Custom Words:

Controls that support
programmable alpha have a built
-in
Dictionary list, if the word is not in the list they
can create that word as a custo
m alpha
descriptor.
VISTA
-128BPT/128BPT
-SIA/250BPT INSTALLATION AND SETUP GUIDE


10-2

D


Daily Schedule:
A partition can have a daily
schedule created. This schedule is generally
used to determine when the system will Auto
Arm and/or Disarm, but it can also be used for
special reporting purposes.


Default Screen:
On Alpha
Keypads, when the
system is disarm the default message is
“Disarmed . . . Ready to Arm”. On some
controls, this default screen can be changed
by the installer to say anything up to 32
characters.


Direct
-Downloading:
(*see also download)
Allows the install
er to connect directly to the
control panel on site via a laptop without a
phone line.


Disarm:
To turn the system OFF


Download:
To send the program data or
commands in the Computer to the control
panel


Download ID Number:
A user
-changeable 8
-
digit number that is downloaded to the control
panel on the initial connection, and must
match on any future connection.


D.T.M.F.:

Abbreviation for Dual Tone Multi
-
Frequency, or Touch Tone


Dual Reporting:
When the same report goes
to two separate central station or receivers

E

ECP:
Abbreviation for Enhanced Console
Protocol; This is the way that devices such as
addressable keypads, wireless receiver and
relay modules “talk” to the control panel on the
keypad buss.


EOLR:
Abbreviation for
End of Line Resistor
used on Zones


EOLSR:
Abbreviation for End of Line
Supervision Relay used on 4
-wire smoke
detector zones.


Earth Ground:
All control panels provide an
Earth Ground terminal to wire to a ground
post. This ground connection can be used to

ensure protection against lightning hits and
power surges; as a reference point for
supervising telephone lines and zone wiring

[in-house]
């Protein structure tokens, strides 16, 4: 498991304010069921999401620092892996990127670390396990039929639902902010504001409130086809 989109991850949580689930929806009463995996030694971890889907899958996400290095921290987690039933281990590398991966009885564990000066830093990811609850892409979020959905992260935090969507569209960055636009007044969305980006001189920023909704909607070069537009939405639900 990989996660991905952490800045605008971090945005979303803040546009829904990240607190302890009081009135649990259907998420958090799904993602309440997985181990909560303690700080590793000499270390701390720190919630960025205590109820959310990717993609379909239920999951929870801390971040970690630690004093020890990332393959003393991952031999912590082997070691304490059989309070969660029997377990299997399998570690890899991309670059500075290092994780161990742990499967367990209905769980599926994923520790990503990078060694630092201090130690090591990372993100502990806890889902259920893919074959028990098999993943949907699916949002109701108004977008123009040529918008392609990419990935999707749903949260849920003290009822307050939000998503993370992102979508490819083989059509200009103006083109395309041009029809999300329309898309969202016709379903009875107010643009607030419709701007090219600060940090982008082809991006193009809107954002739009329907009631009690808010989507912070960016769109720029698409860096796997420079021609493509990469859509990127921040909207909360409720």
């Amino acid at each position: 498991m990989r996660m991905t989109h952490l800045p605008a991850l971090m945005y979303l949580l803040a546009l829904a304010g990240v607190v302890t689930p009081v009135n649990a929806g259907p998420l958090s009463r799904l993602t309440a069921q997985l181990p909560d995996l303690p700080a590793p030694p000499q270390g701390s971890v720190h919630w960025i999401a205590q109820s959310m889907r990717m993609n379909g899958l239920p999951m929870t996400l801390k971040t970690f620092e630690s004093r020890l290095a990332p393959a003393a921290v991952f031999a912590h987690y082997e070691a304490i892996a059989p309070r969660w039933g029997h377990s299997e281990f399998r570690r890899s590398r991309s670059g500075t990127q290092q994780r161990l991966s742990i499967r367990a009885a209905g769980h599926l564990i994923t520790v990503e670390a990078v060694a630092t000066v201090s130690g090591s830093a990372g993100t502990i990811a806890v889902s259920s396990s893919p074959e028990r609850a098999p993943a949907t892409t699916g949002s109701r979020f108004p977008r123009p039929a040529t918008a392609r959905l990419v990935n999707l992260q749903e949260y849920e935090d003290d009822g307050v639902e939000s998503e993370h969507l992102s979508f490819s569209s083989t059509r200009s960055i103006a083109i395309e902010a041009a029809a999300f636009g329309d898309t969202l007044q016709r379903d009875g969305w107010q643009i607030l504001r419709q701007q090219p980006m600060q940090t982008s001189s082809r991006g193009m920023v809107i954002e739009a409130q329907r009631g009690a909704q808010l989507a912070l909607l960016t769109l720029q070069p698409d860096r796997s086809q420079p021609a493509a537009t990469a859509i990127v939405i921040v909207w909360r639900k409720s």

ground fault detection


Encryption:

Encoding; Encryption is used in
the Compass Downloading Software to
encode account files. Al
so used in wireless to
prevent code stealing


End of Line Supervision Relay:
Relay used to
supervise the power on 4
-wire smoke
detectors


Event Log:
In some controls events can be
stored for later viewing; *Events; Event Log
Types.


Events:
Situations that ha
ve occurred, i.e.
Alarms, Troubles, Arming, Disarming, etc.


Event Log Types:
The event log stores events
in many categories such as: Alarms, Checks
(troubles), Bypasses, Open/Close
(Disarm/Arm) System (loss of ac, battery, etc.),
and Test


Exit Error Alarm:
An alarm caused by leaving
an entry/exit door open after arming.


Expansion Module:
On some controls
additional modules may be used to add zones.
May be a wireless, Multiplex (polling loop), or
Hardwire Zone module.


Expansion Zones:
Zones that are added to
the
system; May be wireless, Multiplex, or
Hardwire Zones.

F

F.M.:
Factory Mutual; Agency listing for
commercial fire controls nation
-wide


Factory Default:
All controls come from the
factory with a set of default values for each
option; these defaults are
the most popular
choices for each available options; Factory
defaults can be loaded at anytime by hitting
*97 in the panels program mode.


Fixed Word:
All Honeywell keypads use
English language displays; some keypads
(“alpha”) are capable of fully programm
able
alpha-
numeric description for each zone;
other keypads are non-
alpha programmable
but uses Fixed Glass words on the display,
such as Ready, Not ready, Armed, Disarmed,
etc.


Forced Bypass:
To automatically bypass all
open zones at once.

G

Global-
Arm/Disarm:
In a multi
-partitioned
system users that have access to more than
one partition may have the option to
arm/disarm all of their accessible partitions at
the same time.


Go/No Go Test:
This is a patented test (for
wireless systems) that giv
es the installer a
definitive Yes or No as to the placement of
wireless transmitters.


GoTo:
In a partitioned system the GoTo
command allows users, with access to more
than 1 partition, to log on and control one
partition from another partition’s keypad


GUI
:
Graphic User Interface
GLOSSARY

10-
3
H

Hardwire Expansion:
The ability to add
additional hardwire zones to some controls by
adding a hardwire expansion module


Heat Detector (Heat Stat):
A device that
activates when the ambient temperature
reaches 135 degrees (or 190)
; other types
measure quick rises in temperature (“rate of
rise”)


Holiday Schedule:
A Holiday Schedule
overrides the regular daily schedule on
selected holidays throughout the year.


Horn:
An indoor sounder generally used in fire
systems


Horn
-Strobe:
An ind
oor sounder with a built in
strobe light used in fire systems


House ID:
In a 5800 Series wireless system a
2-digit house ID can be used for feedback